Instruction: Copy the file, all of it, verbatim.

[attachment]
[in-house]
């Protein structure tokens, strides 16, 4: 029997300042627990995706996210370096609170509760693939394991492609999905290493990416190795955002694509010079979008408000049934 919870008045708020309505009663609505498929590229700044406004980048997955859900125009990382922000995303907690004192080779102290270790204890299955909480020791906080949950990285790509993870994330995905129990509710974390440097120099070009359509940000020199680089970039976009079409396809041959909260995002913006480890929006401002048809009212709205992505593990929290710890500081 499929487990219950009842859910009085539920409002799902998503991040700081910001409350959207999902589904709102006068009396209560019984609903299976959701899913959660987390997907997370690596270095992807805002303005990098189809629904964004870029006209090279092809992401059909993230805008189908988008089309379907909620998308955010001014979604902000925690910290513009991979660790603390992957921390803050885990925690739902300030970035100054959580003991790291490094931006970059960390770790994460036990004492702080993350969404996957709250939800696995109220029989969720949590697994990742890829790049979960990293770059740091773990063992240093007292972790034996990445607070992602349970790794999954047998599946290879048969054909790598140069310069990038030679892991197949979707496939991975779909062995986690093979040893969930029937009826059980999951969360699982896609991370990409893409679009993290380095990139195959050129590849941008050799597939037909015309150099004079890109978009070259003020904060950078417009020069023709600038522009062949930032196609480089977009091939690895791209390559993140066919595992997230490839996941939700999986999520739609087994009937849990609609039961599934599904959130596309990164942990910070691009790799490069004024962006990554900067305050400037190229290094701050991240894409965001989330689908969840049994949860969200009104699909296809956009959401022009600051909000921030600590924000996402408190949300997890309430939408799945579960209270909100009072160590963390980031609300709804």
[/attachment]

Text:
[in-house]
């Protein structure tokens, strides 16, 4: 029997300042627990995706996210370096609170509760693939394991492609999905290493990416190795955002694509010079979008408000049934 919870008045708020309505009663609505498929590229700044406004980048997955859900125009990382922000995303907690004192080779102290270790204890299955909480020791906080949950990285790509993870994330995905129990509710974390440097120099070009359509940000020199680089970039976009079409396809041959909260995002913006480890929006401002048809009212709205992505593990929290710890500081 499929487990219950009842859910009085539920409002799902998503991040700081910001409350959207999902589904709102006068009396209560019984609903299976959701899913959660987390997907997370690596270095992807805002303005990098189809629904964004870029006209090279092809992401059909993230805008189908988008089309379907909620998308955010001014979604902000925690910290513009991979660790603390992957921390803050885990925690739902300030970035100054959580003991790291490094931006970059960390770790994460036990004492702080993350969404996957709250939800696995109220029989969720949590697994990742890829790049979960990293770059740091773990063992240093007292972790034996990445607070992602349970790794999954047998599946290879048969054909790598140069310069990038030679892991197949979707496939991975779909062995986690093979040893969930029937009826059980999951969360699982896609991370990409893409679009993290380095990139195959050129590849941008050799597939037909015309150099004079890109978009070259003020904060950078417009020069023709600038522009062949930032196609480089977009091939690895791209390559993140066919595992997230490839996941939700999986999520739609087994009937849990609609039961599934599904959130596309990164942990910070691009790799490069004024962006990554900067305050400037190229290094701050991240894409965001989330689908969840049994949860969200009104699909296809956009959401022009600051909000921030600590924000996402408190949300997890309430939408799945579960209270909100009072160590963390980031609300709804």